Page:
The NHS will not be able to get back to providing its full range of services for as long as four years because of the huge disruption caused by COVID-19, hospital bosses have warned.
Patients will face much longer waits than usual for operations and diagnostic tests because hospitals’ drive to remain infection-free means they are closing beds, and surgeons’ need to wear protective clothing means they are carrying out fewer procedures than before the pandemic.
In a stark admission of the complexity of reopening the NHS, a key health service leader has predicted that some hospitals will be able to provide only 40% of the care they previously delivered.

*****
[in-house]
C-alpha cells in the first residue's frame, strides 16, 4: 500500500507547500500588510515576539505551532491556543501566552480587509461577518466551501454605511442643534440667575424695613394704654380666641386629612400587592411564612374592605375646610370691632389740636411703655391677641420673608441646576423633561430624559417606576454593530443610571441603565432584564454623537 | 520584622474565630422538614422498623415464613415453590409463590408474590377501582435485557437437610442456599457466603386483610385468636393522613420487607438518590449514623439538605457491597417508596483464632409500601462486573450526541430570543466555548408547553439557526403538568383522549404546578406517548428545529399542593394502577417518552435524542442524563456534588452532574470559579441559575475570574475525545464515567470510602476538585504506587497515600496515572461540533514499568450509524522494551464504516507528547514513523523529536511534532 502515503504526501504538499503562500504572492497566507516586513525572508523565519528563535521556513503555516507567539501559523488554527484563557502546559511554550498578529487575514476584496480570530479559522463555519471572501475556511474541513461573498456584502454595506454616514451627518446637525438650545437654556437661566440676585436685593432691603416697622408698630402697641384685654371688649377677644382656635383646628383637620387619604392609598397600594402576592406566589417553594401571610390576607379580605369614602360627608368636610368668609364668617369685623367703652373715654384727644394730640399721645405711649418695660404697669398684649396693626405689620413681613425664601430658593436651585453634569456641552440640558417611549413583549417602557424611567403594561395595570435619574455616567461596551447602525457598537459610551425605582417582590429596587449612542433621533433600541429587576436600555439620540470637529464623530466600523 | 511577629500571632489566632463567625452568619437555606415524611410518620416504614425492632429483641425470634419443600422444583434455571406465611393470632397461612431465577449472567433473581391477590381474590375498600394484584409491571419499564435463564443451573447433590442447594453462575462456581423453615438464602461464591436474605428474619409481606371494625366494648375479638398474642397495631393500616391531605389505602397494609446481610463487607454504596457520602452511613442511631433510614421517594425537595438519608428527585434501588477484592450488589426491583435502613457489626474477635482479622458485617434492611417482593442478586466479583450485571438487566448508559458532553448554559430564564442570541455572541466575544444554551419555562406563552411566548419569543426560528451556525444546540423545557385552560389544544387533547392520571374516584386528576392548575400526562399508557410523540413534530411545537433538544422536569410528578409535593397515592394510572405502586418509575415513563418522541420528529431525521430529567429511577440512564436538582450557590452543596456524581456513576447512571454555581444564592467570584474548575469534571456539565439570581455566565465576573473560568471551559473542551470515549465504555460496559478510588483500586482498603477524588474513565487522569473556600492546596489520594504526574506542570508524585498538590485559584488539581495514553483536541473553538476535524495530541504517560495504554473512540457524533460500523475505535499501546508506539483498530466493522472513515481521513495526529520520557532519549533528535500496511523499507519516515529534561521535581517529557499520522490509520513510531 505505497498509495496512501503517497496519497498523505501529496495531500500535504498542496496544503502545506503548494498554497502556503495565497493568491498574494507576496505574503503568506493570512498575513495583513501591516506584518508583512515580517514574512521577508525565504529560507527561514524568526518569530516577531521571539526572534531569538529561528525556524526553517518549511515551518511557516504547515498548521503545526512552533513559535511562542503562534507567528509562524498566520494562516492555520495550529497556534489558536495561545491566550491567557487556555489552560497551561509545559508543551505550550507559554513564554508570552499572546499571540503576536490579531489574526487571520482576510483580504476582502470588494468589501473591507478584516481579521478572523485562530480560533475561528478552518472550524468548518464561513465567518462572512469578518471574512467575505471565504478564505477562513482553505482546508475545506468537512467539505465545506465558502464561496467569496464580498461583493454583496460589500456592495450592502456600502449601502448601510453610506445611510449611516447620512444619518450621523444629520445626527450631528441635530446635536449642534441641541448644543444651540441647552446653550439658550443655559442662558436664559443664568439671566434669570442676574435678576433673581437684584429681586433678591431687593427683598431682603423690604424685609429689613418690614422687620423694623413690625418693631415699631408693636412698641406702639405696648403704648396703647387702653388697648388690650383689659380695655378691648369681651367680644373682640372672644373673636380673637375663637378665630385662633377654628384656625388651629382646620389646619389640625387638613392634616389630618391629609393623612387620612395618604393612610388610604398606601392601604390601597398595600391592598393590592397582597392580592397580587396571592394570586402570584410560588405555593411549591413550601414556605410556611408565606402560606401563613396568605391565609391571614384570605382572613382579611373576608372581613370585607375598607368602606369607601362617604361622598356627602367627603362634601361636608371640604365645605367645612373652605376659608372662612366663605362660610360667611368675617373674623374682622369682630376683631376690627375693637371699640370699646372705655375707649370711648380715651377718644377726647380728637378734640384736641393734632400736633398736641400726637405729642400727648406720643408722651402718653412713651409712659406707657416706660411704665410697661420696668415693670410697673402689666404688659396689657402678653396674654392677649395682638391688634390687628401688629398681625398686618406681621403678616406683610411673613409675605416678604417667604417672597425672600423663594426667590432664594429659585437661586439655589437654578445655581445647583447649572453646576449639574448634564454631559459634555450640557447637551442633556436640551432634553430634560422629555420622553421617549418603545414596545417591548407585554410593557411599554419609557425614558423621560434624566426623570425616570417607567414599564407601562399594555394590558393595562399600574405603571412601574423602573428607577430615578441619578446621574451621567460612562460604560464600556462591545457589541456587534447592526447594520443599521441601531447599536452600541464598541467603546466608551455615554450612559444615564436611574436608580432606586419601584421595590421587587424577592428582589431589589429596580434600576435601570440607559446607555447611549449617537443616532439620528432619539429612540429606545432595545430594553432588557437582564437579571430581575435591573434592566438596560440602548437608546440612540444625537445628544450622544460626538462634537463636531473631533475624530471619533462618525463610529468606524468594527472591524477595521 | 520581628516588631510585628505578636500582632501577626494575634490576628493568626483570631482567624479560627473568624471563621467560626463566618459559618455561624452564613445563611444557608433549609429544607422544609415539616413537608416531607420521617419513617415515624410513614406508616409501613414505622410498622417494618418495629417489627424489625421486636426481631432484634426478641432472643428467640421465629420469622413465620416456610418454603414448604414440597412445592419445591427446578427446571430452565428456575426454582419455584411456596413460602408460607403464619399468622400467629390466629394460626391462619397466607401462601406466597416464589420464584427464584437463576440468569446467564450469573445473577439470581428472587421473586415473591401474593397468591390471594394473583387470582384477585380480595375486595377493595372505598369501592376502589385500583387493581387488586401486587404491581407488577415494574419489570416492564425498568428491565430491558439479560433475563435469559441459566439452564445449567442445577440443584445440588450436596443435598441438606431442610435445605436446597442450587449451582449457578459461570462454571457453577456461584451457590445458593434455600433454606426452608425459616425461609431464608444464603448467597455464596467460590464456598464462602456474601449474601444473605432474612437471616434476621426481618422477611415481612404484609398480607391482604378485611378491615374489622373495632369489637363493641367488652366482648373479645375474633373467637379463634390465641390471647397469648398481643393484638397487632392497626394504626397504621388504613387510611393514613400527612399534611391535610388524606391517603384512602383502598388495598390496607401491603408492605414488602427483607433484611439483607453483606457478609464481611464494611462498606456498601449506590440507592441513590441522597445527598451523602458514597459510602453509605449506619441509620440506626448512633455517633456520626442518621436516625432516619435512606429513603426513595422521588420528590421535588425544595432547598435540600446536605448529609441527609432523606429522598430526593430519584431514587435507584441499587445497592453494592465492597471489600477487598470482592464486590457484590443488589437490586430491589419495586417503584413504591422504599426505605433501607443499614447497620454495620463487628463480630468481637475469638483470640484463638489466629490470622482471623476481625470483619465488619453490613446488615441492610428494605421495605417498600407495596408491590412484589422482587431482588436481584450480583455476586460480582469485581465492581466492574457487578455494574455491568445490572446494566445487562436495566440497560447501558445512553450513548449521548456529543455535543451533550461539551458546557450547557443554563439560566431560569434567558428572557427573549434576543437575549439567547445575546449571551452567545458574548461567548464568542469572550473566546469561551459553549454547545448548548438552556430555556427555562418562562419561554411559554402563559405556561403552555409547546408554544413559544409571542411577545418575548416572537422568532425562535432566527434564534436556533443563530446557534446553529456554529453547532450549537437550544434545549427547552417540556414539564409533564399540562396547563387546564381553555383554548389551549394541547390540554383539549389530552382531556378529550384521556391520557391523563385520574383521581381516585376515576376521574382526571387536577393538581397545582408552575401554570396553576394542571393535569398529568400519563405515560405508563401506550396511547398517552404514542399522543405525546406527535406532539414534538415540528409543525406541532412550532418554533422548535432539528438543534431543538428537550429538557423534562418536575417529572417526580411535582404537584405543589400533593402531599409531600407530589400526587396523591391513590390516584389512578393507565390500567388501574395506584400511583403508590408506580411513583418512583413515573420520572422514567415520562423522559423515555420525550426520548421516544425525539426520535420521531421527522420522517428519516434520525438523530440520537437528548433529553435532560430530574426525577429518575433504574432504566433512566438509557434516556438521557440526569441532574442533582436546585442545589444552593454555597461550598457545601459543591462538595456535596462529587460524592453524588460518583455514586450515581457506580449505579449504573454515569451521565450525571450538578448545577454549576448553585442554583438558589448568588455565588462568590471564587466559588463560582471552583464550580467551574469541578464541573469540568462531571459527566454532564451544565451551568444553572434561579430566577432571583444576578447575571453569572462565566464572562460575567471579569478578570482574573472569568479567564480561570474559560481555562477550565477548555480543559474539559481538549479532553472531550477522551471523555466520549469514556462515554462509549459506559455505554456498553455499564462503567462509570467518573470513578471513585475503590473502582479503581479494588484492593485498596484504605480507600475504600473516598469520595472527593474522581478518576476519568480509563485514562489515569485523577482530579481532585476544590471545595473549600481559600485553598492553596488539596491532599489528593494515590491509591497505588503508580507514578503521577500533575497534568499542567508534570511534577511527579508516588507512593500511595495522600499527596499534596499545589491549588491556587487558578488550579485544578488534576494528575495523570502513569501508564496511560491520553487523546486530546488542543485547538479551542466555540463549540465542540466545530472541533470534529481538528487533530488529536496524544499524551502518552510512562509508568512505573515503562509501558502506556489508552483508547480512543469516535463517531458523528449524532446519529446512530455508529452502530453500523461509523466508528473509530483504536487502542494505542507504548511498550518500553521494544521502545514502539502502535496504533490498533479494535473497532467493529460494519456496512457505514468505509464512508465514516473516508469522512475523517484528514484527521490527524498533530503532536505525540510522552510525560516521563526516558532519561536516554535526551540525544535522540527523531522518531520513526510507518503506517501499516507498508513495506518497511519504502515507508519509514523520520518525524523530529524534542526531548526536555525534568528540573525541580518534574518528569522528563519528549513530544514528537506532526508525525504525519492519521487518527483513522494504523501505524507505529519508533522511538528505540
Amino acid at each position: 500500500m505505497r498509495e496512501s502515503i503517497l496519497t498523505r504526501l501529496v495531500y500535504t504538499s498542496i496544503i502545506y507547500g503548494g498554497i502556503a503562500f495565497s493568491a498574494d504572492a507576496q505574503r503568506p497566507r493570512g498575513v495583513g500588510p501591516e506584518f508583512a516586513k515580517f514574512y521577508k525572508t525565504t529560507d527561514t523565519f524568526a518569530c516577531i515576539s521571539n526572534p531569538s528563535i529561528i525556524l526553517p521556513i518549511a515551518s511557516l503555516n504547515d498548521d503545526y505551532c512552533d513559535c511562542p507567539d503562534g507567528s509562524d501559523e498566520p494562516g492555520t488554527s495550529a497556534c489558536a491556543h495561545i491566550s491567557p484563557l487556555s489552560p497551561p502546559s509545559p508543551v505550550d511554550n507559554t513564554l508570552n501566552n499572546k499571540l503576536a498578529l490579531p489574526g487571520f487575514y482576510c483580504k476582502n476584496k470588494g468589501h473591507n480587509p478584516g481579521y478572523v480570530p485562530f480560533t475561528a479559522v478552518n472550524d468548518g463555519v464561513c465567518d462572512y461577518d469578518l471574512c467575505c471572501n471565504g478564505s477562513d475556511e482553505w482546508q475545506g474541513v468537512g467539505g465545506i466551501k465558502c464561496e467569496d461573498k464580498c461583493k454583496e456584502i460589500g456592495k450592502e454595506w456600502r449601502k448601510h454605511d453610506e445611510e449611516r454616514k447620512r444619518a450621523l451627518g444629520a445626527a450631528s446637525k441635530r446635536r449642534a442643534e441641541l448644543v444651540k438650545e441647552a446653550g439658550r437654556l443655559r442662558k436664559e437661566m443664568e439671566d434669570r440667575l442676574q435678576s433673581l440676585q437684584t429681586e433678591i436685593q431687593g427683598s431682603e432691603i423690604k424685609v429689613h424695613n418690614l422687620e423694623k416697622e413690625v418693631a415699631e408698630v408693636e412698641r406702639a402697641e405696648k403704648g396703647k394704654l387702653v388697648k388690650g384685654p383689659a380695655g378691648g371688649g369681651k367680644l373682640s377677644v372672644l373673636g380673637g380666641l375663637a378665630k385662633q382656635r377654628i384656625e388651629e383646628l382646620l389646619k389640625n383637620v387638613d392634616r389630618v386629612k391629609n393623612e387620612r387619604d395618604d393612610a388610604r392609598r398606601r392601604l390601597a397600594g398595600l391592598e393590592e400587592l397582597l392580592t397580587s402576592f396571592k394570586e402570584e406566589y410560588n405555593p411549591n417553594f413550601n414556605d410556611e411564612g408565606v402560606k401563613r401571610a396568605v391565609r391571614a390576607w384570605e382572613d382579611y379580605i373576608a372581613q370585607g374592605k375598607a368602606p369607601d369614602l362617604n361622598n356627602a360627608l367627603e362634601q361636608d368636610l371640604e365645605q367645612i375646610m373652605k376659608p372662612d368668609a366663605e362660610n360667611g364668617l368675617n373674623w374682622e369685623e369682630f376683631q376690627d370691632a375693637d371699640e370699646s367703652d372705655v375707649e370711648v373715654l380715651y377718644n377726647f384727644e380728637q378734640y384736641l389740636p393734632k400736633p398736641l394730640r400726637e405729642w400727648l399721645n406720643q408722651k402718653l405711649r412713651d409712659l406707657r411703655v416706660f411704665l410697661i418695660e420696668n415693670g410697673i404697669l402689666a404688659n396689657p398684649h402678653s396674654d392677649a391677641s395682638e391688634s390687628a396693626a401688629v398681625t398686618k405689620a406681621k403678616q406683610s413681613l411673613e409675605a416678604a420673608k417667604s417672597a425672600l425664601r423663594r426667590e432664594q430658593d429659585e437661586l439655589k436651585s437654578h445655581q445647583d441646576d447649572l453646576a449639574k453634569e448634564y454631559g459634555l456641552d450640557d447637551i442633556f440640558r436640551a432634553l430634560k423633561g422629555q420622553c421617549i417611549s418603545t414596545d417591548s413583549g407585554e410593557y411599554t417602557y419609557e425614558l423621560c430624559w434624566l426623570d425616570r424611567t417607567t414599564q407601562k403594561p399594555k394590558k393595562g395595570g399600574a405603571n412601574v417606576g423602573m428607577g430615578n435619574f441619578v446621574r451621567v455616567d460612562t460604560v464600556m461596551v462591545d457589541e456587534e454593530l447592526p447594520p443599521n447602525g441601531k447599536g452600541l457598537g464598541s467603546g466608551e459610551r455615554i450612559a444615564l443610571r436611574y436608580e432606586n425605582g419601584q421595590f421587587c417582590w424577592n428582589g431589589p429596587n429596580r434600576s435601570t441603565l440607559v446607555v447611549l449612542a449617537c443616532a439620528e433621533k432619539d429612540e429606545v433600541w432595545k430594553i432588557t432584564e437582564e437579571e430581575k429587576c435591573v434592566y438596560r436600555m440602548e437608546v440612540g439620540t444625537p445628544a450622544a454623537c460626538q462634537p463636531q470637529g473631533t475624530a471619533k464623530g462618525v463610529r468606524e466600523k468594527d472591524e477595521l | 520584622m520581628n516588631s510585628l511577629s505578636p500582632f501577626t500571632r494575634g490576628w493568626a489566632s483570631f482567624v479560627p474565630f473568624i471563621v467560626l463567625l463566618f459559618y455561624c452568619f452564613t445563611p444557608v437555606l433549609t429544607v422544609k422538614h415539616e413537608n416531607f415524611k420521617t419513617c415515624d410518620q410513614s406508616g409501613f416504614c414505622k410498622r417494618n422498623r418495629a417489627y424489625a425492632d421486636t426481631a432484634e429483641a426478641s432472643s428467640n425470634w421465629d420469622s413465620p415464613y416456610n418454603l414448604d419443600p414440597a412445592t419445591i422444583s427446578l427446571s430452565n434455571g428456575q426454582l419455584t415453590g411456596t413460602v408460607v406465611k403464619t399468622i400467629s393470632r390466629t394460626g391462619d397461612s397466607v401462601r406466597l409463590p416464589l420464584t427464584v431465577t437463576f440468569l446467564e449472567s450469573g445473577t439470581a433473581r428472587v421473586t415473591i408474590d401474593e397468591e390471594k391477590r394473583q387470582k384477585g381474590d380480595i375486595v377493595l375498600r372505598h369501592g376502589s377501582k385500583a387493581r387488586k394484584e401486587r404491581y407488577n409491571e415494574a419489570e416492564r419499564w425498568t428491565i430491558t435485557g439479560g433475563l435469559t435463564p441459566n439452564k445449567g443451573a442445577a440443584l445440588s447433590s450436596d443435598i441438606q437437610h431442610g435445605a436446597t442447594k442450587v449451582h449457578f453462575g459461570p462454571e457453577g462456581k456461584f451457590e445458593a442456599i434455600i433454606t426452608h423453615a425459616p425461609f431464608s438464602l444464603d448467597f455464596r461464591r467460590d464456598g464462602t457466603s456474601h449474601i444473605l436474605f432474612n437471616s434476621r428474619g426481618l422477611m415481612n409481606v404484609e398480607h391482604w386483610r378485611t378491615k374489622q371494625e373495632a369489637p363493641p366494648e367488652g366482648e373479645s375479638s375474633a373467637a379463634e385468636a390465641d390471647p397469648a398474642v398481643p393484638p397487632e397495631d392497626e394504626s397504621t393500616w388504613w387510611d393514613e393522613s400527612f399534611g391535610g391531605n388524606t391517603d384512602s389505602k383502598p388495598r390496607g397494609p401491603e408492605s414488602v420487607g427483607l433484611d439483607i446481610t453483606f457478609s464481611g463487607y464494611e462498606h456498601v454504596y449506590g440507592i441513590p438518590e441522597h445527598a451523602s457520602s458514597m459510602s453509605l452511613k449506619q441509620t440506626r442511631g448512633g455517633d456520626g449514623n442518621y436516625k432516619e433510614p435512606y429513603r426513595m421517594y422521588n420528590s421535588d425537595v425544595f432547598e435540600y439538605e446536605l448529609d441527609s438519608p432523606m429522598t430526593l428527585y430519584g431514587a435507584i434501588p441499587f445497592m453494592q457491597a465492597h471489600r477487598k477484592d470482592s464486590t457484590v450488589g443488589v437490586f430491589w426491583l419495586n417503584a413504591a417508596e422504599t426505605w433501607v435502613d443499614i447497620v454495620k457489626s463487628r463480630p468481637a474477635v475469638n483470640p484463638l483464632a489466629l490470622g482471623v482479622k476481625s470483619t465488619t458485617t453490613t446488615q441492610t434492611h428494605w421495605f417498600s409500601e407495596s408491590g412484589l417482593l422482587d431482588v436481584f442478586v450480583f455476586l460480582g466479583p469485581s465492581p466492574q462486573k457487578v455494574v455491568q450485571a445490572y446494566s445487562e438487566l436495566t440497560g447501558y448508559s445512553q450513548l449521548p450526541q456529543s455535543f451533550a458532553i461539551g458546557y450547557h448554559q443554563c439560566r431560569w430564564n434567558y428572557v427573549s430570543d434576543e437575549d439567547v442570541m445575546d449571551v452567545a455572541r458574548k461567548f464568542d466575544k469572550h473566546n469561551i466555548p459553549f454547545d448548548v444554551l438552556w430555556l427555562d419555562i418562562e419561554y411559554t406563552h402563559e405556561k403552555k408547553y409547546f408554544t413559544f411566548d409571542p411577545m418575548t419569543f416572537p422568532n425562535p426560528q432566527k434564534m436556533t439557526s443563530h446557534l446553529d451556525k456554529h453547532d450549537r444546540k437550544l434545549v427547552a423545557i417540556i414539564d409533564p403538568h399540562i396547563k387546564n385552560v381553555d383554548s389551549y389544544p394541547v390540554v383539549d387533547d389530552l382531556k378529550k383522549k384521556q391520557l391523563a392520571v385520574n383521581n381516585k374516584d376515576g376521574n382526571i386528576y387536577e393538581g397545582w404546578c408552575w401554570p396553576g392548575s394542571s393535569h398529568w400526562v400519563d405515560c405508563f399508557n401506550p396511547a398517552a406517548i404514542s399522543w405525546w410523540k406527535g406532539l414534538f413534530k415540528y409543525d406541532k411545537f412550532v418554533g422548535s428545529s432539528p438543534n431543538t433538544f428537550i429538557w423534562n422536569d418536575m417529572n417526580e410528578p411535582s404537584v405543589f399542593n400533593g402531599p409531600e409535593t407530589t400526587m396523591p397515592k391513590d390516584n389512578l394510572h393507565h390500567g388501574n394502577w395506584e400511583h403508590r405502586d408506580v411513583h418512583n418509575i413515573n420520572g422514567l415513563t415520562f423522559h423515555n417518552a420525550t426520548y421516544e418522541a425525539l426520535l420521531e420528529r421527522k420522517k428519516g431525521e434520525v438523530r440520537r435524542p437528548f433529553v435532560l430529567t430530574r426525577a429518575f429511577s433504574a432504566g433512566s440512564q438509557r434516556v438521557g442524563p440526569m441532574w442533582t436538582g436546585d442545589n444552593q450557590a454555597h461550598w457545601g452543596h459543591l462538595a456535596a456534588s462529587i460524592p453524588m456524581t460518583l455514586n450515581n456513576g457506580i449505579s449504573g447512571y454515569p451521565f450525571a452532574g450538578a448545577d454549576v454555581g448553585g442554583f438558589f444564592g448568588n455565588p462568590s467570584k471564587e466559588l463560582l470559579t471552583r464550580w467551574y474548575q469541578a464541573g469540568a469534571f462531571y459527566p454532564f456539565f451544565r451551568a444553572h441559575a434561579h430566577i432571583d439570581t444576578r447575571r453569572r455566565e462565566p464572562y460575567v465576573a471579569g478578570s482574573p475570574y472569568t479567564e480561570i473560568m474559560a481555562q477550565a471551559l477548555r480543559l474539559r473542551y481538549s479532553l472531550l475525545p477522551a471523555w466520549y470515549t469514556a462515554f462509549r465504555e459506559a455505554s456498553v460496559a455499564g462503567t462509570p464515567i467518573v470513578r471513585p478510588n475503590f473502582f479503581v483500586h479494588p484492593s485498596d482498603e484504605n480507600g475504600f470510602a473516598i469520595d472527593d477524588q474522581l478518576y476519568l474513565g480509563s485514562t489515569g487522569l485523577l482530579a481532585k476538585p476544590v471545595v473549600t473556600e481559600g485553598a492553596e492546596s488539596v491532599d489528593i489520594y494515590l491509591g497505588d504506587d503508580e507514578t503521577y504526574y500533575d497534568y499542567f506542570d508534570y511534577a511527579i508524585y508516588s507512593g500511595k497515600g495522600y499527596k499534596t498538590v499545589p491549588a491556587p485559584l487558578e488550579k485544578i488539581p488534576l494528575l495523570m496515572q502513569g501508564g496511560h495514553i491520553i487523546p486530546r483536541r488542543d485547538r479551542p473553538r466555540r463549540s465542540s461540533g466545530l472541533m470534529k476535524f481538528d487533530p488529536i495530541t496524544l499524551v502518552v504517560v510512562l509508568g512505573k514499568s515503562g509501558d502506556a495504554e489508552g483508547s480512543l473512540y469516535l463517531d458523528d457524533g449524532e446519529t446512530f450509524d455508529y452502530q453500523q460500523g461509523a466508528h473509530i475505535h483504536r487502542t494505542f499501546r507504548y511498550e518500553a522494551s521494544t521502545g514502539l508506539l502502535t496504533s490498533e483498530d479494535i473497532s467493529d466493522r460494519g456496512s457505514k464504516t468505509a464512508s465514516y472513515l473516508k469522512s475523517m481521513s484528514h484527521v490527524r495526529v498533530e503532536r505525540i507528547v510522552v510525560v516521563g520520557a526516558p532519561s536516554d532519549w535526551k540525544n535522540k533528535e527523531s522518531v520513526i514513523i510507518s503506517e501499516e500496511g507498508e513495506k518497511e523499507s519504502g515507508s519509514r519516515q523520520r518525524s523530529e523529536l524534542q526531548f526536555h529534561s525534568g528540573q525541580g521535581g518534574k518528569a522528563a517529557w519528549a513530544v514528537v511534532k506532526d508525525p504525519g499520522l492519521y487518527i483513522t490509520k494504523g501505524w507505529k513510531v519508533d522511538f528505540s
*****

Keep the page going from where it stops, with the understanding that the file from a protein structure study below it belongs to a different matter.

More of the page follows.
Hospitals are under pressure from ministers and health charities to restart services as soon as possible for patients with conditions such as cancer, obesity and joint problems. But the chief executives of three NHS trusts in England have told the Observer that the “sheer complexity” of getting back to normal amid the lingering effects of COVID-19 means progress will be very slow.
“It could be four years before waiting times get back to pre-Covid levels. We could see that. It’s certainly years, not months,” said Glen Burley, the group chief executive of Warwick hospital, George Eliot hospital in Nuneaton and County hospital in Hereford.
Source: The Guardian, 27 June 2020